Study Reveals Alzheimer’s Mortality Rate Goes Under-Reported
A new study is shedding light on the deadly impact of Alzheimer’s disease, which may be one of the top three causes of death in the U.S. The research, published in the journal Neurology, concluded Alzheimer’s may be an underlying cause of death at a rate five to six times greater than what is currently reported. The study was conducted by researchers at the Rush University Medical Center in Chicago, and was lead by Bryan James, PhD, an epidemiologist with the Rush Alzheimer’s Disease Center.
“Alzheimer’s disease and other dementias are under-reported on death certificates and medical records,” James said in a press release. “Death certificates often list the immediate cause of death, such as pneumonia, rather than listing dementia as an underlying cause.” With only one cause listed on death certificates, an incomplete picture is created; multiple factors contribute to declining health and death in old age. As a result, statistics provided by the Centers for Disease Control and Prevention (CDC) cannot accurately describe the fatal effects of dementia. Without the most precise information possible, it is difficult to assess the societal toll and implications of Alzheimer’s, James stated.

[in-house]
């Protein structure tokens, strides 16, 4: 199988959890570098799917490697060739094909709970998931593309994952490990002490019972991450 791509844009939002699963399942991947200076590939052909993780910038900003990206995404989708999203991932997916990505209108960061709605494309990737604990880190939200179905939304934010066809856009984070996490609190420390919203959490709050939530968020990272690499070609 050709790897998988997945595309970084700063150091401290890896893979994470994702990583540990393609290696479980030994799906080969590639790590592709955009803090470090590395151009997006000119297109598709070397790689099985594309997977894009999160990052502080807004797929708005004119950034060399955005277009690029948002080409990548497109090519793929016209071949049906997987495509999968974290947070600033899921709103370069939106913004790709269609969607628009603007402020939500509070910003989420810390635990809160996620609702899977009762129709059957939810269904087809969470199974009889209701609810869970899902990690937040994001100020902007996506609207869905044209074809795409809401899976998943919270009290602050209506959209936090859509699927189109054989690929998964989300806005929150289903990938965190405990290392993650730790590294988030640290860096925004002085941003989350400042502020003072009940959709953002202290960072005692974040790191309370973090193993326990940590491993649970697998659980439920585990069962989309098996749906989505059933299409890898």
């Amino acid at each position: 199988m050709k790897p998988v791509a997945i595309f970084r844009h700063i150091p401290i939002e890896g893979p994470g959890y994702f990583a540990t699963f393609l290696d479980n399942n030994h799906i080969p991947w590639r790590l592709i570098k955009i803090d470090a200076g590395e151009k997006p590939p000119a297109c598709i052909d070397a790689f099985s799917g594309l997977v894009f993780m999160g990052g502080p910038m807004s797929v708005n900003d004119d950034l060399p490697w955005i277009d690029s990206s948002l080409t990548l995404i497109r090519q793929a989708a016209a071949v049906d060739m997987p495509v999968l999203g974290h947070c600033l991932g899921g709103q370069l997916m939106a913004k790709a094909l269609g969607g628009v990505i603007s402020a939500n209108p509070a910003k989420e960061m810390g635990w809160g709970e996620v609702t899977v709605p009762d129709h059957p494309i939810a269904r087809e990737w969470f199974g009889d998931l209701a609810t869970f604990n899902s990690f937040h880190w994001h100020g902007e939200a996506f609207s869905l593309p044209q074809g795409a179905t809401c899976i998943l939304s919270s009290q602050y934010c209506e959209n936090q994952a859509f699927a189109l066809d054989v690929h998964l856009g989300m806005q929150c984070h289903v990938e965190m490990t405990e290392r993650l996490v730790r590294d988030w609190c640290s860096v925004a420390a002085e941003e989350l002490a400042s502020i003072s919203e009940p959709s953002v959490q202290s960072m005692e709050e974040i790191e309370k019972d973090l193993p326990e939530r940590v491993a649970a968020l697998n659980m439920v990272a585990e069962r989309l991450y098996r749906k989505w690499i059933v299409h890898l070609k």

For the elderly, Alzheimer’s is the most common cause of dementia, the National Institute on Aging explains. It is a degenerative, progressive disease that currently has no cure. In the brain of a person with Alzheimer’s, the neurons become less capable of working efficiently, eventually ceasing to function entirely and dying. This shrinks the brain, causing memory loss and health complications.